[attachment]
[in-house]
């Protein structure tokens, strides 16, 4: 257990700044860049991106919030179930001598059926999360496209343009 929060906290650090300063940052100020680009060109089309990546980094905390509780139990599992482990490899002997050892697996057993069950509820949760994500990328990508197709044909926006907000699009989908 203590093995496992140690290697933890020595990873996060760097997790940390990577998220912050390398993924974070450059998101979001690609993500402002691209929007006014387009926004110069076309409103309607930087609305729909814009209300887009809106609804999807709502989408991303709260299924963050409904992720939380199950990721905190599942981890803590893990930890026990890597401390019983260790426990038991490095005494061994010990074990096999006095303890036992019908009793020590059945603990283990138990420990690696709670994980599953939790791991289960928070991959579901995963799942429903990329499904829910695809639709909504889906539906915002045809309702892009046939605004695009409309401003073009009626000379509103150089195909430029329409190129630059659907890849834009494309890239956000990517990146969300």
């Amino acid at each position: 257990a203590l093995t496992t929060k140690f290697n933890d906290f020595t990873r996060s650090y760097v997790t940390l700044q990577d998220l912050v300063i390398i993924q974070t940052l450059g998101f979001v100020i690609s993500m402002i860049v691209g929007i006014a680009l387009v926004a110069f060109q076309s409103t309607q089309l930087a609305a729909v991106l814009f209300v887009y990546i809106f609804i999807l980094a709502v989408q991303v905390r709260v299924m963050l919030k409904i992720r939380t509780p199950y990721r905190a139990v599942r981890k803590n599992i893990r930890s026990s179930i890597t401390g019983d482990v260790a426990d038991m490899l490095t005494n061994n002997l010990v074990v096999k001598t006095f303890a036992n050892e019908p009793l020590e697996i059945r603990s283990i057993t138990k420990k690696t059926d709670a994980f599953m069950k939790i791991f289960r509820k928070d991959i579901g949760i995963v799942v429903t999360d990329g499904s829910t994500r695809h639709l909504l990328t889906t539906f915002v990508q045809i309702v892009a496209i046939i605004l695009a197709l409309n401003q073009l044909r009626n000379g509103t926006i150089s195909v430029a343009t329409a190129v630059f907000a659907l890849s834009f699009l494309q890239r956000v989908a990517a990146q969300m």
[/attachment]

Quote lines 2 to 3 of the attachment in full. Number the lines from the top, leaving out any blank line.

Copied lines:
């Protein structure tokens, strides 16, 4: 257990700044860049991106919030179930001598059926999360496209343009 929060906290650090300063940052100020680009060109089309990546980094905390509780139990599992482990490899002997050892697996057993069950509820949760994500990328990508197709044909926006907000699009989908 203590093995496992140690290697933890020595990873996060760097997790940390990577998220912050390398993924974070450059998101979001690609993500402002691209929007006014387009926004110069076309409103309607930087609305729909814009209300887009809106609804999807709502989408991303709260299924963050409904992720939380199950990721905190599942981890803590893990930890026990890597401390019983260790426990038991490095005494061994010990074990096999006095303890036992019908009793020590059945603990283990138990420990690696709670994980599953939790791991289960928070991959579901995963799942429903990329499904829910695809639709909504889906539906915002045809309702892009046939605004695009409309401003073009009626000379509103150089195909430029329409190129630059659907890849834009494309890239956000990517990146969300």
């Amino acid at each position: 257990a203590l093995t496992t929060k140690f290697n933890d906290f020595t990873r996060s650090y760097v997790t940390l700044q990577d998220l912050v300063i390398i993924q974070t940052l450059g998101f979001v100020i690609s993500m402002i860049v691209g929007i006014a680009l387009v926004a110069f060109q076309s409103t309607q089309l930087a609305a729909v991106l814009f209300v887009y990546i809106f609804i999807l980094a709502v989408q991303v905390r709260v299924m963050l919030k409904i992720r939380t509780p199950y990721r905190a139990v599942r981890k803590n599992i893990r930890s026990s179930i890597t401390g019983d482990v260790a426990d038991m490899l490095t005494n061994n002997l010990v074990v096999k001598t006095f303890a036992n050892e019908p009793l020590e697996i059945r603990s283990i057993t138990k420990k690696t059926d709670a994980f599953m069950k939790i791991f289960r509820k928070d991959i579901g949760i995963v799942v429903t999360d990329g499904s829910t994500r695809h639709l909504l990328t889906t539906f915002v990508q045809i309702v892009a496209i046939i605004l695009a197709l409309n401003q073009l044909r009626n000379g509103t926006i150089s195909v430029a343009t329409a190129v630059f907000a659907l890849s834009f699009l494309q890239r956000v989908a990517a990146q969300m």